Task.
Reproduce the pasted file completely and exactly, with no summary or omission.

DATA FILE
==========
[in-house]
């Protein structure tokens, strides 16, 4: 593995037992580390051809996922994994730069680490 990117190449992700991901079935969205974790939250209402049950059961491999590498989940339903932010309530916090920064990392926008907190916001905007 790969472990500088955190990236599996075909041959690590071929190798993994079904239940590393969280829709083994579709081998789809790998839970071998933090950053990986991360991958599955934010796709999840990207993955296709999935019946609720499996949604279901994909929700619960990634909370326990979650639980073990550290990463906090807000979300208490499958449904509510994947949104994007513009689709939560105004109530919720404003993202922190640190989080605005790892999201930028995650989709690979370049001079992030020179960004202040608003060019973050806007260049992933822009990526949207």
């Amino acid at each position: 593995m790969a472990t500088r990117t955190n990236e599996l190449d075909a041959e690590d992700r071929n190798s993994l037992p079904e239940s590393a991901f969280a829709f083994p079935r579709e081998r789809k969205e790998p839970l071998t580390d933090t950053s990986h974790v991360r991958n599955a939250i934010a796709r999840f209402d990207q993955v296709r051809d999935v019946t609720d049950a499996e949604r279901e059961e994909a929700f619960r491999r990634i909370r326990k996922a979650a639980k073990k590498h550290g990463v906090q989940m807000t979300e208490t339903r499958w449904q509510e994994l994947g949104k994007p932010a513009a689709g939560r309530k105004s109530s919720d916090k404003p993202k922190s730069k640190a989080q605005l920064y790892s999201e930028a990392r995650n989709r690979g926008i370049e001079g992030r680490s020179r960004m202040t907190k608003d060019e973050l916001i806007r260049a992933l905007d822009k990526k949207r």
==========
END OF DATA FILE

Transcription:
[in-house]
């Protein structure tokens, strides 16, 4: 593995037992580390051809996922994994730069680490 990117190449992700991901079935969205974790939250209402049950059961491999590498989940339903932010309530916090920064990392926008907190916001905007 790969472990500088955190990236599996075909041959690590071929190798993994079904239940590393969280829709083994579709081998789809790998839970071998933090950053990986991360991958599955934010796709999840990207993955296709999935019946609720499996949604279901994909929700619960990634909370326990979650639980073990550290990463906090807000979300208490499958449904509510994947949104994007513009689709939560105004109530919720404003993202922190640190989080605005790892999201930028995650989709690979370049001079992030020179960004202040608003060019973050806007260049992933822009990526949207």
């Amino acid at each position: 593995m790969a472990t500088r990117t955190n990236e599996l190449d075909a041959e690590d992700r071929n190798s993994l037992p079904e239940s590393a991901f969280a829709f083994p079935r579709e081998r789809k969205e790998p839970l071998t580390d933090t950053s990986h974790v991360r991958n599955a939250i934010a796709r999840f209402d990207q993955v296709r051809d999935v019946t609720d049950a499996e949604r279901e059961e994909a929700f619960r491999r990634i909370r326990k996922a979650a639980k073990k590498h550290g990463v906090q989940m807000t979300e208490t339903r499958w449904q509510e994994l994947g949104k994007p932010a513009a689709g939560r309530k105004s109530s919720d916090k404003p993202k922190s730069k640190a989080q605005l920064y790892s999201e930028a990392r995650n989709r690979g926008i370049e001079g992030r680490s020179r960004m202040t907190k608003d060019e973050l916001i806007r260049a992933l905007d822009k990526k949207r």